By Cami Adams
The hot summer months are here and with them comes another pest. Between the months of April and November, Florida residents may encounter high populations of aquatic midges, also known as “blind mosquitoes”. Homeowners venturing outside may unexpectedly find them resting in the thousands on the sides of their houses, patios, and vegetation/landscaping. “Blind mosquitoes” prefer cool, shady places to rest during the day and gravitate to the lights around residencies and businesses at night. When they emerge in large numbers, they can stain paint finishes and have been known to fly inside homes and rest on interior walls. Yet, for as annually as they appear, these pests are frequently misunderstood by the public.
Oftentimes, aquatic midges are mistaken for mosquitoes, likely due to their moniker. Unlike their blood-sucking counterparts, however, aquatic midges do not bite, feed on blood, or carry diseases. In fact, the adults that love to annoy us only emerge to reproduce and do not eat for the three – seven days that they are alive. During this time, females lay egg masses on the surfaces of ponds, lakes, or rivers where they sink and hatch two -seven days later. Larvae emerge to feed on organic matter suspended in the water and on the water body floor, molting as they grow. The final molting stage before the pupal stage creates larvae pink to red in color that are commonly used by many fishermen as bait called “bloodworms.” Adults emerge from pupae, completing the life cycle in approximately two weeks.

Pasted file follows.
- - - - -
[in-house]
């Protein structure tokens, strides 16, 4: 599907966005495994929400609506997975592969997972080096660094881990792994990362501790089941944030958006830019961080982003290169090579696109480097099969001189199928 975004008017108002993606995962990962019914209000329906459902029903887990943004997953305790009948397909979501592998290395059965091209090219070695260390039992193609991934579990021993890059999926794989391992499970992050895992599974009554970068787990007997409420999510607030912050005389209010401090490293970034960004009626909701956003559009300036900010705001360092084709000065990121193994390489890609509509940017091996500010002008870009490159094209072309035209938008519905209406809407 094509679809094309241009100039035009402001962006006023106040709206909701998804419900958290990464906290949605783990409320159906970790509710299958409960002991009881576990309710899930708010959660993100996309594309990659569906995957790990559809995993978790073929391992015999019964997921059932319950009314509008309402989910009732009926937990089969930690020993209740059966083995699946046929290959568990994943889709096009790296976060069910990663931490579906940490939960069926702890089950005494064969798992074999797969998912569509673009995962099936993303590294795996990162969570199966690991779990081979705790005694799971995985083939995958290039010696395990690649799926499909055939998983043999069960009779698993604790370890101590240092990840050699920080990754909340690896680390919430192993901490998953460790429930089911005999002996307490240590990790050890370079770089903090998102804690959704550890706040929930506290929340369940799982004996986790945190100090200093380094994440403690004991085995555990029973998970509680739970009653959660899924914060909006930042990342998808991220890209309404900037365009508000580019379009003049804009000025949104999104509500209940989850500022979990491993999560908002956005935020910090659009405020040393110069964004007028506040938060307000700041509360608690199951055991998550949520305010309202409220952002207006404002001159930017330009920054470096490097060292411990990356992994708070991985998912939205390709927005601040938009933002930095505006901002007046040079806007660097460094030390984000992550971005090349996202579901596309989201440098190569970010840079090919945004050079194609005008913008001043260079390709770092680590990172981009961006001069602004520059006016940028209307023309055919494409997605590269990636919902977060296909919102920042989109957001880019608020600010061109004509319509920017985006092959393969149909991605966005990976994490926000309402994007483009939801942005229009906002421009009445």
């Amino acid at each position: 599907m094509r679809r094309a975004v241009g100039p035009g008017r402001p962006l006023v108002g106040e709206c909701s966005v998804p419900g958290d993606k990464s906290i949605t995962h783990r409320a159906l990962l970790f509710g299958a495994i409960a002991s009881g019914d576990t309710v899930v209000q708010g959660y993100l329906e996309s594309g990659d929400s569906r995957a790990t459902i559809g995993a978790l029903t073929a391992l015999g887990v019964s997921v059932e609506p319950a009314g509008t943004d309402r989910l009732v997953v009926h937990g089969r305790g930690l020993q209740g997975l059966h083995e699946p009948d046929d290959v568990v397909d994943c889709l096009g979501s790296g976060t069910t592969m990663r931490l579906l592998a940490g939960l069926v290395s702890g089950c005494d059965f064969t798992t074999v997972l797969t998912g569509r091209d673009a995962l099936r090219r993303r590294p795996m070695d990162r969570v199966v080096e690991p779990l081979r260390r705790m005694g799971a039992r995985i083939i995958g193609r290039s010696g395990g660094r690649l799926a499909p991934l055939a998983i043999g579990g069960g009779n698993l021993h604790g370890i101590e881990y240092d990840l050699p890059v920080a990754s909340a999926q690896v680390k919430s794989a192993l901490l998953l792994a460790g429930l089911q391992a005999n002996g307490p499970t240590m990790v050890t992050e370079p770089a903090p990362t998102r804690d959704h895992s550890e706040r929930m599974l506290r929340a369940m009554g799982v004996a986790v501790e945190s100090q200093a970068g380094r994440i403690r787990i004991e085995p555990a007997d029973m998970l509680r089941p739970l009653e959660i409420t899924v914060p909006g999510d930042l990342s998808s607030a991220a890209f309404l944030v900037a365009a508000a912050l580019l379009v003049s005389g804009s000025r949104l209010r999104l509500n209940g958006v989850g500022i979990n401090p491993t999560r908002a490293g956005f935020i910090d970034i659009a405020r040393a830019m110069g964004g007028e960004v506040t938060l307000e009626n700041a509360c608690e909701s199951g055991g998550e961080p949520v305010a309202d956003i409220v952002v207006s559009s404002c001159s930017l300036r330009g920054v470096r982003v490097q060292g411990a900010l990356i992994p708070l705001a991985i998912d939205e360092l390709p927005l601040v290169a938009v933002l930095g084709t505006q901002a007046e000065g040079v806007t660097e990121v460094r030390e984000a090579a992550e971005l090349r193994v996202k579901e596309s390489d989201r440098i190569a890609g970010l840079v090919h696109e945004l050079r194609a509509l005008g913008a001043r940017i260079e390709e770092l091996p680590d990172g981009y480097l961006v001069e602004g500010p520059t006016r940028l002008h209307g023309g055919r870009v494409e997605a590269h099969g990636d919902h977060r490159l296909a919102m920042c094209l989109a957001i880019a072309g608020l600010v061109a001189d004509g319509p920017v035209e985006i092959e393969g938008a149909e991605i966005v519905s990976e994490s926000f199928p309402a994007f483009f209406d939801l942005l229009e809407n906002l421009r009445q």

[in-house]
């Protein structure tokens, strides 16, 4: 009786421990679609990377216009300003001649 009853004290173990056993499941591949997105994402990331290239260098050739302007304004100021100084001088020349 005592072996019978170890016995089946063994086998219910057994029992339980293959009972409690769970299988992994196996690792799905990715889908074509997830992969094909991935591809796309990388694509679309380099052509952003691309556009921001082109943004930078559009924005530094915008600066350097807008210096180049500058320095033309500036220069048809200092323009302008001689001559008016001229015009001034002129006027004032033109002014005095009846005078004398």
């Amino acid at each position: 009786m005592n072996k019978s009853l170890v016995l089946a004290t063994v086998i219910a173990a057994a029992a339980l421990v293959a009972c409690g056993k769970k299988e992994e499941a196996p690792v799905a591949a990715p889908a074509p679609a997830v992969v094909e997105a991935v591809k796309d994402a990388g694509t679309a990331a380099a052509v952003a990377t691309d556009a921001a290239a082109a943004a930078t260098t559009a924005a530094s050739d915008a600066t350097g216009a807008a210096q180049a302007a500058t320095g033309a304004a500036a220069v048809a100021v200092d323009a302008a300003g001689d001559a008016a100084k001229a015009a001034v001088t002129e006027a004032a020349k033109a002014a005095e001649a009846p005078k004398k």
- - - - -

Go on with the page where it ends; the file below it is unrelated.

Control of aquatic midges is challenging and costly because larvae thrive on the floor of whatever water body they occupy. The entire water column must be treated to ensure the product reaches the larvae. While this is possible for small lakes and ponds, it is ineffective in most scenarios. Additionally, treatment must be applied at eight-ten times the normal application rate used for mosquito larvae. With large-scale control not a viable option, residents must find other means to keep these nuisances at bay. If the midges are coming from a residentially-owned water source, native fish can be added to reduce larval populations. Additionally, native vegetation can also be planted along the water’s edge to help remove excess nutrients and minimize food sources for the midges. Keeping yard waste and grass clippings away from the water and creating a ten-foot unfertilized no-maintenance zone prevents excess nutrients from entering the water.
If aquatic control is not feasible for residents, there are still options to limit the number of these nuisances. Because midges are attracted to light, limiting light sources around the home will deter them from congregating. This is achieved best by converting outdoor lighting to motion-activated lighting. Electronic zappers and residential light traps can also be purchased to control populations locally by luring blind mosquitoes away from homes and towards the light source. Finally, residents should repair screens in doors and windows and reduce outdoor activity at dawn and dusk to limit encountering these pests.
Just like mosquitoes, aquatic midges can never be eliminated, but they don’t have to ruin your summer. For any questions or concerns, please contact Hallie Oalde at firstname.lastname@example.org or call the district at (850)267-2112.
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